Making Contact!: Marconi Goes Wireless

Overview

  The fifth book in Tundra's Great Idea Series, Making Contact! tells the story of Guglielmo Marconi, who became the father of wireless communication.

     As a boy, Marconi loved science and invention. Born in 1874 in Bologna, Italy, to a wealthy family, Marconi grew up surrounded by books in his father's library. He was fascinated with radio waves and learned Morse code, the language of the telegraph. A retired telegraph operator taught him how to tap messages on the telegraph...

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Overview

  The fifth book in Tundra's Great Idea Series, Making Contact! tells the story of Guglielmo Marconi, who became the father of wireless communication.

     As a boy, Marconi loved science and invention. Born in 1874 in Bologna, Italy, to a wealthy family, Marconi grew up surrounded by books in his father's library. He was fascinated with radio waves and learned Morse code, the language of the telegraph. A retired telegraph operator taught him how to tap messages on the telegraph machine. At the age of twenty, Marconi realized that no one had invented a wireless telegraph. Determined to find a way to use radio waves to send wireless messages, Marconi found his calling. And, thanks to his persistence, on December 12, 1901, for the first time ever, a wireless signal traveled between two continents. The rest is history.

     Monica Kulling's playful, informative text, combined with the compelling illustrations of artist Richard Rudnicki, bring an amazing inventor and his times to life.

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Editorial Reviews

School Library Journal
09/01/2013
Gr 2–4—Guglielmo Marconi's childhood fascination with radio waves drove his reading, study, and experimentation. Despite his lack of success in school, he learned from tutors, including a retired telegraph operator who taught him Morse code. Marconi's experiments resulted in devices to send and receive messages over long distances. By the time he was 21, he had invented a wireless telegraph, which he demonstrated in England. Among the users was Queen Victoria, who communicated with her son on the royal yacht. In 1901, Marconi's device made the first transcontinental wireless transmission when a signal from Cornwall, England, reached St. John's, Newfoundland. Kulling's biography ends with that achievement before Marconi turned 30. Curiously, the only example she offers of how his discoveries influenced the future is the role the telegraph played in events surrounding the sinking of the Titanic. Rudnicki's acrylic illustrations do little to enhance the text. The people seem wooden and their surroundings are static. Still, libraries needing additional biographies of inventors to supplement collections might consider this volume since there is little coverage of Marconi for this audience.—Kathy Piehl, Minnesota State University, Mankato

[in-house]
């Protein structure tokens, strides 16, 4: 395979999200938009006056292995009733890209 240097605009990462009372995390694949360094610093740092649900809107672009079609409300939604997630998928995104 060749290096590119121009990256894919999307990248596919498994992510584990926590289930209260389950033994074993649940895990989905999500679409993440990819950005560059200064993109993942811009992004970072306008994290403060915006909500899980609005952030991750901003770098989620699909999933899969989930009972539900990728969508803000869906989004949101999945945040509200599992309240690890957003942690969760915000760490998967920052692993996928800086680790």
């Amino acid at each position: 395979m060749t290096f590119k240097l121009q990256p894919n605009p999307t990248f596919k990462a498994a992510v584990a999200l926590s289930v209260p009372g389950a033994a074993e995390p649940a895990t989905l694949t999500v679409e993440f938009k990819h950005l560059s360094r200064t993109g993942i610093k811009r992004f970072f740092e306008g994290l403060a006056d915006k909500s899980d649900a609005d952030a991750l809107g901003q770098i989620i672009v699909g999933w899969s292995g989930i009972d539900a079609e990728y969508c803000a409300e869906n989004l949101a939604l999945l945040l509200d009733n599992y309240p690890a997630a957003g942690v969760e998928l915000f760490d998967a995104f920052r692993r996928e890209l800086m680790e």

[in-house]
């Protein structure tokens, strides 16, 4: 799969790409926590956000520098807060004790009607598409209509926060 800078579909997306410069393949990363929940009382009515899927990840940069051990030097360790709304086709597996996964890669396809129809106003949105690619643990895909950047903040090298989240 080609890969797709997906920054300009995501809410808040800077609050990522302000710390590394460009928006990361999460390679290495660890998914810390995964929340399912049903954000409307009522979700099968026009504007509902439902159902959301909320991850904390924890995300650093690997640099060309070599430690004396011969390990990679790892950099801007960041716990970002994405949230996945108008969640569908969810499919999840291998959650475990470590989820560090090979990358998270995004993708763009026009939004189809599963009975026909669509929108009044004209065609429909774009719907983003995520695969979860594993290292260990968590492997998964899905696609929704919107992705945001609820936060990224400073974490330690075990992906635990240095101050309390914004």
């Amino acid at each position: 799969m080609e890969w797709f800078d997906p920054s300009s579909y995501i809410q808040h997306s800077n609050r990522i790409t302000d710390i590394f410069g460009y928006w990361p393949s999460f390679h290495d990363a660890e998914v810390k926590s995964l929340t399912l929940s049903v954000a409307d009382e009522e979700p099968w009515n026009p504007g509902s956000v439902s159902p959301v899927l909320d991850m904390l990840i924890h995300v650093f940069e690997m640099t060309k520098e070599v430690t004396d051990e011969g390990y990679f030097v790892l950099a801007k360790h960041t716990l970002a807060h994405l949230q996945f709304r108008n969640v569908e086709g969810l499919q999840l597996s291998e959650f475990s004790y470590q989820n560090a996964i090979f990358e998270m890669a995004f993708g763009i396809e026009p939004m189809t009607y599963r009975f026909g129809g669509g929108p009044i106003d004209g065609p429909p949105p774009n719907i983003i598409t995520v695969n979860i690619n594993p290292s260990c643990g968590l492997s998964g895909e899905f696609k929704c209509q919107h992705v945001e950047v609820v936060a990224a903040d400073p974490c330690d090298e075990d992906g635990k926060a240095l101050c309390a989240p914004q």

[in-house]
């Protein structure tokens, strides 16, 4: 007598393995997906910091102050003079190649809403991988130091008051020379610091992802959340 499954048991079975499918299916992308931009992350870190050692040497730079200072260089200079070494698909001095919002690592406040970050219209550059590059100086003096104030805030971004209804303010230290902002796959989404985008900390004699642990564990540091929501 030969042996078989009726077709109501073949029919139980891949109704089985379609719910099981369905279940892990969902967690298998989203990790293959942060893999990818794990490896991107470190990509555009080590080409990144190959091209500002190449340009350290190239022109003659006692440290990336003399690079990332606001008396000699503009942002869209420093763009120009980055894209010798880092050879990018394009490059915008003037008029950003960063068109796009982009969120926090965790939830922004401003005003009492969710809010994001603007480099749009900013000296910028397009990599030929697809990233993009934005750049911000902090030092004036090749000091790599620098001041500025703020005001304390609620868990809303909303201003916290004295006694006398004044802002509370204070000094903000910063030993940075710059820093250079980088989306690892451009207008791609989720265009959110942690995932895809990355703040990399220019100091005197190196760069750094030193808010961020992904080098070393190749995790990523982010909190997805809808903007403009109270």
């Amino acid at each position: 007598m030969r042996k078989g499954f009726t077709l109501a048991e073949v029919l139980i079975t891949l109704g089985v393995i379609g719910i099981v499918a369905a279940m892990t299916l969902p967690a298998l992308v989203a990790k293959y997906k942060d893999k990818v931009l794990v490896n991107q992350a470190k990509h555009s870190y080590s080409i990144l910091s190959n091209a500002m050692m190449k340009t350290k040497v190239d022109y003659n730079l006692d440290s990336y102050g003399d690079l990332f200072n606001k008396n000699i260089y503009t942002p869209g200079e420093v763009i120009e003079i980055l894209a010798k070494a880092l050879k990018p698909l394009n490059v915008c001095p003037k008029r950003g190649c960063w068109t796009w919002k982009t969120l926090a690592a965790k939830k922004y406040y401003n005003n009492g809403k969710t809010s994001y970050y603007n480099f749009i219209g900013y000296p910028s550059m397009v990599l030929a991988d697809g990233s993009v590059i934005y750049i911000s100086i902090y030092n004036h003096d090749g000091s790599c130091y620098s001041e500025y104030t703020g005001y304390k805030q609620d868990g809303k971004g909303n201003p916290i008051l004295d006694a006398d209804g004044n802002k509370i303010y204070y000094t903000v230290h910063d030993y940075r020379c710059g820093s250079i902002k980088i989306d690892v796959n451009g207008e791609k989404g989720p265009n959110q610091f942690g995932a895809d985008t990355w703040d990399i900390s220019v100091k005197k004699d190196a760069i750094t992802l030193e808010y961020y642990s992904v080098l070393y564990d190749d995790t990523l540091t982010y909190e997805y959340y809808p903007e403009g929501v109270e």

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Product Details

  • ISBN-13: 9781770493780
  • Publisher: Tundra
  • Publication date: 9/24/2013
  • Series: Tundra Great Idea Series
  • Pages: 32
  • Age range: 5 - 8 Years
  • Product dimensions: 8.10 (w) x 10.10 (h) x 0.50 (d)

Meet the Author

Critically acclaimed author Monica Kulling has published over thirty-five books for children, including In the Bag! Margaret Knight Wraps It Up and Going Up! Elisha Otis's Trip to the Top, illustrated by David Parkins. The third book in Tundra's Great Idea Series, In the Bag! was selected by Smithsonian magazine as one of Ten Great Science Books for Kids. Her other two books in the series, It's a Snap! George Eastman's First Photograph and All Aboard! Elijah McCoy's Steam Engine, both illustrated by Bill Slavin, were also nominated for several awards. It's a Snap! was selected as One of the Year's Best Nonfiction Picture Books by Resource Links, and All Aboard! was a finalist for the Book of the Year Award - Juvenile Nonfiction by ForeWord Reviews. Monica Kulling is also the author of the hilarious Merci Mister Dash! and Mister Dash and the Cupcake Calamity. Visit her website at www.monicakulling.ca. The author lives in Toronto, Canada.

Richard Rudnicki was born in Saskatchewan, but has lived in Nova Scotia for the past thirty-six years. He studied commercial art and graphic design before returning to his real love: drawing and painting. He has illustrated several books for children, including A Christmas Dollhouse; I Spy a Bunny; Gracie, the Public Gardens Duck; and Viola Desmond Won't Be Budged. He gives workshops in painting and drawing and shares a studio with his artist wife, Susan Tooke.

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